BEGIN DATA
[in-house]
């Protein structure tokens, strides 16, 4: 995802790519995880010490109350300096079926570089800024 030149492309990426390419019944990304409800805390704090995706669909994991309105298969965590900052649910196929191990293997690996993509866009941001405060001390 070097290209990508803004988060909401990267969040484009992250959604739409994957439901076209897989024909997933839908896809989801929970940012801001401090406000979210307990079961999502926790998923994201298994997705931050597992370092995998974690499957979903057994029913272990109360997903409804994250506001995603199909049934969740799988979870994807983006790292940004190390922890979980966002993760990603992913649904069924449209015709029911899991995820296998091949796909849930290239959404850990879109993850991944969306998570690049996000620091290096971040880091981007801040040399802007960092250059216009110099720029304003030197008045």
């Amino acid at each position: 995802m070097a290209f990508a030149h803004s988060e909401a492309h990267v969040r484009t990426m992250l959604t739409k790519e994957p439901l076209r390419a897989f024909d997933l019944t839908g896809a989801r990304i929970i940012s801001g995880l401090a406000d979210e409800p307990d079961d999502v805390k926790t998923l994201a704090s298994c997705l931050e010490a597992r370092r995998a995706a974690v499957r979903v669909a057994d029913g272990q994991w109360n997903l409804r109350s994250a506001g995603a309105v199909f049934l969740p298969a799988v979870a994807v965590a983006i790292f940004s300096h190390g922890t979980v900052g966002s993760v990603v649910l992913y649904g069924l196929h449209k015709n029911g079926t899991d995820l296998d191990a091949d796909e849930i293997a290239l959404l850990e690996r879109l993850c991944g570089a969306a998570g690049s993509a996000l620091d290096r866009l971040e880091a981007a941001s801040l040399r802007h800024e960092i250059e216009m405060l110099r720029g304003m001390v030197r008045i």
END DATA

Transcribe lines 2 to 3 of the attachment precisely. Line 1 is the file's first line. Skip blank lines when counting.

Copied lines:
């Protein structure tokens, strides 16, 4: 995802790519995880010490109350300096079926570089800024 030149492309990426390419019944990304409800805390704090995706669909994991309105298969965590900052649910196929191990293997690996993509866009941001405060001390 070097290209990508803004988060909401990267969040484009992250959604739409994957439901076209897989024909997933839908896809989801929970940012801001401090406000979210307990079961999502926790998923994201298994997705931050597992370092995998974690499957979903057994029913272990109360997903409804994250506001995603199909049934969740799988979870994807983006790292940004190390922890979980966002993760990603992913649904069924449209015709029911899991995820296998091949796909849930290239959404850990879109993850991944969306998570690049996000620091290096971040880091981007801040040399802007960092250059216009110099720029304003030197008045």
């Amino acid at each position: 995802m070097a290209f990508a030149h803004s988060e909401a492309h990267v969040r484009t990426m992250l959604t739409k790519e994957p439901l076209r390419a897989f024909d997933l019944t839908g896809a989801r990304i929970i940012s801001g995880l401090a406000d979210e409800p307990d079961d999502v805390k926790t998923l994201a704090s298994c997705l931050e010490a597992r370092r995998a995706a974690v499957r979903v669909a057994d029913g272990q994991w109360n997903l409804r109350s994250a506001g995603a309105v199909f049934l969740p298969a799988v979870a994807v965590a983006i790292f940004s300096h190390g922890t979980v900052g966002s993760v990603v649910l992913y649904g069924l196929h449209k015709n029911g079926t899991d995820l296998d191990a091949d796909e849930i293997a290239l959404l850990e690996r879109l993850c991944g570089a969306a998570g690049s993509a996000l620091d290096r866009l971040e880091a981007a941001s801040l040399r802007h800024e960092i250059e216009m405060l110099r720029g304003m001390v030197r008045i």